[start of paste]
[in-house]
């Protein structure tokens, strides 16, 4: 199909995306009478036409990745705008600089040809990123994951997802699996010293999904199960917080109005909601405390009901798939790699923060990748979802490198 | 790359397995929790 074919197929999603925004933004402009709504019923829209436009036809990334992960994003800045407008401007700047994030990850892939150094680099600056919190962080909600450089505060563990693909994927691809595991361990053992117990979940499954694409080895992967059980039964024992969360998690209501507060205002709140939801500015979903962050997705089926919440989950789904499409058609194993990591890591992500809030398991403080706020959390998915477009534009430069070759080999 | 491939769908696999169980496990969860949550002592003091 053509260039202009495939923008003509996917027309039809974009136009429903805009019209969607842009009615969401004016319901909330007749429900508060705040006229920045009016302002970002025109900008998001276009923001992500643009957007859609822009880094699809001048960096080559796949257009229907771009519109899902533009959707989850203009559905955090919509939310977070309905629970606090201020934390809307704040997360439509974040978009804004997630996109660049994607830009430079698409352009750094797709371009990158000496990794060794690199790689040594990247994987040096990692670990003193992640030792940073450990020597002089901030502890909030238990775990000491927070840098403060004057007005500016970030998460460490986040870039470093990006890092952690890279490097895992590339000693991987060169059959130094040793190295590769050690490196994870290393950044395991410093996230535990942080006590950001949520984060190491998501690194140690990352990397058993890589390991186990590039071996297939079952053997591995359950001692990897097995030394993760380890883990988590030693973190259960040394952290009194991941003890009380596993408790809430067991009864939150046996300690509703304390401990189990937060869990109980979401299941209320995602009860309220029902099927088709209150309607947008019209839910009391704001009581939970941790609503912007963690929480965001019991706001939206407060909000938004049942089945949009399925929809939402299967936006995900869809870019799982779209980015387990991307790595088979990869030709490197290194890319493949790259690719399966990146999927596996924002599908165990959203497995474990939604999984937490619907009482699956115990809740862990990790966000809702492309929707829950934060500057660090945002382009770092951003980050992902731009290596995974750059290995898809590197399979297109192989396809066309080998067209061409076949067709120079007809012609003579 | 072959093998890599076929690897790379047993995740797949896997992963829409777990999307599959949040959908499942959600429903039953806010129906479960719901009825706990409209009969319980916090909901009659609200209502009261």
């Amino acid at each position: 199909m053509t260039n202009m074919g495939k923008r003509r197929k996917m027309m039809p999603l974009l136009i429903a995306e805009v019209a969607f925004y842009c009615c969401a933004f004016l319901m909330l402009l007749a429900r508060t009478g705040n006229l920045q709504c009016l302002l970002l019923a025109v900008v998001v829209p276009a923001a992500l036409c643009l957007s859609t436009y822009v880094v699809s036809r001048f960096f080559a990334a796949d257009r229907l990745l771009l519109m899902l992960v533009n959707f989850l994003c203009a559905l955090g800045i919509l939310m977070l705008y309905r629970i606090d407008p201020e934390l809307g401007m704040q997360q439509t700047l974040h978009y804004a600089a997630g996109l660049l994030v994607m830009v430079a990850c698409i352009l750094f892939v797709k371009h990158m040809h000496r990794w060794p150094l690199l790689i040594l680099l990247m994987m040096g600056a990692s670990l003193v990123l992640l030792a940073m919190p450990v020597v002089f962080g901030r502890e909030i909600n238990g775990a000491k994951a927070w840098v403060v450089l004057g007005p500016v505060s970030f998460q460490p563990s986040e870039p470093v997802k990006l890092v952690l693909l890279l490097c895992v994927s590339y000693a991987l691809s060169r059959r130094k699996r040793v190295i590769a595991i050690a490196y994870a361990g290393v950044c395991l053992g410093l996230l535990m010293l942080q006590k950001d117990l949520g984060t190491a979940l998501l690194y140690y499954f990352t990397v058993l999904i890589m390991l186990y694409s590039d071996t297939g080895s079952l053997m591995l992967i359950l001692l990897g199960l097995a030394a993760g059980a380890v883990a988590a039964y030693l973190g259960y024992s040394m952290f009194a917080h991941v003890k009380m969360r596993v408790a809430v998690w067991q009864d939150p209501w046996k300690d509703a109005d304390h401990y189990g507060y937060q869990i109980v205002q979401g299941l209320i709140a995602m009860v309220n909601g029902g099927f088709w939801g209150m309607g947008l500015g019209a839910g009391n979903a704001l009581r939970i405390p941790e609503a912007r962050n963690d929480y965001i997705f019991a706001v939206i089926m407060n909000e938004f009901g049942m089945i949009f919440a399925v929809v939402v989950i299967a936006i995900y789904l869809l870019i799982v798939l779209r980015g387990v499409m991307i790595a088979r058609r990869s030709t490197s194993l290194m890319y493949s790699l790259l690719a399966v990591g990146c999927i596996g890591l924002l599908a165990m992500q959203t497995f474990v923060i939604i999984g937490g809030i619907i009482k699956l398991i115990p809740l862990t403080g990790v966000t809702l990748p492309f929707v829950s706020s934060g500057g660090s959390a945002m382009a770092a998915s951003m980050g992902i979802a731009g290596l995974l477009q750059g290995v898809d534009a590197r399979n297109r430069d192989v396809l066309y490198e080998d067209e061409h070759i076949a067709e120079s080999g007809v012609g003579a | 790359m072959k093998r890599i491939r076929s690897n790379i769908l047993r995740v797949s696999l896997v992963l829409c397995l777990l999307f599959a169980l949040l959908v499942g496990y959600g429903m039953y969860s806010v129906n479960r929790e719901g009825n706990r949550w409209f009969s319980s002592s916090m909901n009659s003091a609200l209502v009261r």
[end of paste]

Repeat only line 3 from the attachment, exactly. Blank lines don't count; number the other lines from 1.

């Amino acid at each position: 199909m053509t260039n202009m074919g495939k923008r003509r197929k996917m027309m039809p999603l974009l136009i429903a995306e805009v019209a969607f925004y842009c009615c969401a933004f004016l319901m909330l402009l007749a429900r508060t009478g705040n006229l920045q709504c009016l302002l970002l019923a025109v900008v998001v829209p276009a923001a992500l036409c643009l957007s859609t436009y822009v880094v699809s036809r001048f960096f080559a990334a796949d257009r229907l990745l771009l519109m899902l992960v533009n959707f989850l994003c203009a559905l955090g800045i919509l939310m977070l705008y309905r629970i606090d407008p201020e934390l809307g401007m704040q997360q439509t700047l974040h978009y804004a600089a997630g996109l660049l994030v994607m830009v430079a990850c698409i352009l750094f892939v797709k371009h990158m040809h000496r990794w060794p150094l690199l790689i040594l680099l990247m994987m040096g600056a990692s670990l003193v990123l992640l030792a940073m919190p450990v020597v002089f962080g901030r502890e909030i909600n238990g775990a000491k994951a927070w840098v403060v450089l004057g007005p500016v505060s970030f998460q460490p563990s986040e870039p470093v997802k990006l890092v952690l693909l890279l490097c895992v994927s590339y000693a991987l691809s060169r059959r130094k699996r040793v190295i590769a595991i050690a490196y994870a361990g290393v950044c395991l053992g410093l996230l535990m010293l942080q006590k950001d117990l949520g984060t190491a979940l998501l690194y140690y499954f990352t990397v058993l999904i890589m390991l186990y694409s590039d071996t297939g080895s079952l053997m591995l992967i359950l001692l990897g199960l097995a030394a993760g059980a380890v883990a988590a039964y030693l973190g259960y024992s040394m952290f009194a917080h991941v003890k009380m969360r596993v408790a809430v998690w067991q009864d939150p209501w046996k300690d509703a109005d304390h401990y189990g507060y937060q869990i109980v205002q979401g299941l209320i709140a995602m009860v309220n909601g029902g099927f088709w939801g209150m309607g947008l500015g019209a839910g009391n979903a704001l009581r939970i405390p941790e609503a912007r962050n963690d929480y965001i997705f019991a706001v939206i089926m407060n909000e938004f009901g049942m089945i949009f919440a399925v929809v939402v989950i299967a936006i995900y789904l869809l870019i799982v798939l779209r980015g387990v499409m991307i790595a088979r058609r990869s030709t490197s194993l290194m890319y493949s790699l790259l690719a399966v990591g990146c999927i596996g890591l924002l599908a165990m992500q959203t497995f474990v923060i939604i999984g937490g809030i619907i009482k699956l398991i115990p809740l862990t403080g990790v966000t809702l990748p492309f929707v829950s706020s934060g500057g660090s959390a945002m382009a770092a998915s951003m980050g992902i979802a731009g290596l995974l477009q750059g290995v898809d534009a590197r399979n297109r430069d192989v396809l066309y490198e080998d067209e061409h070759i076949a067709e120079s080999g007809v012609g003579a | 790359m072959k093998r890599i491939r076929s690897n790379i769908l047993r995740v797949s696999l896997v992963l829409c397995l777990l999307f599959a169980l949040l959908v499942g496990y959600g429903m039953y969860s806010v129906n479960r929790e719901g009825n706990r949550w409209f009969s319980s002592s916090m909901n009659s003091a609200l209502v009261r």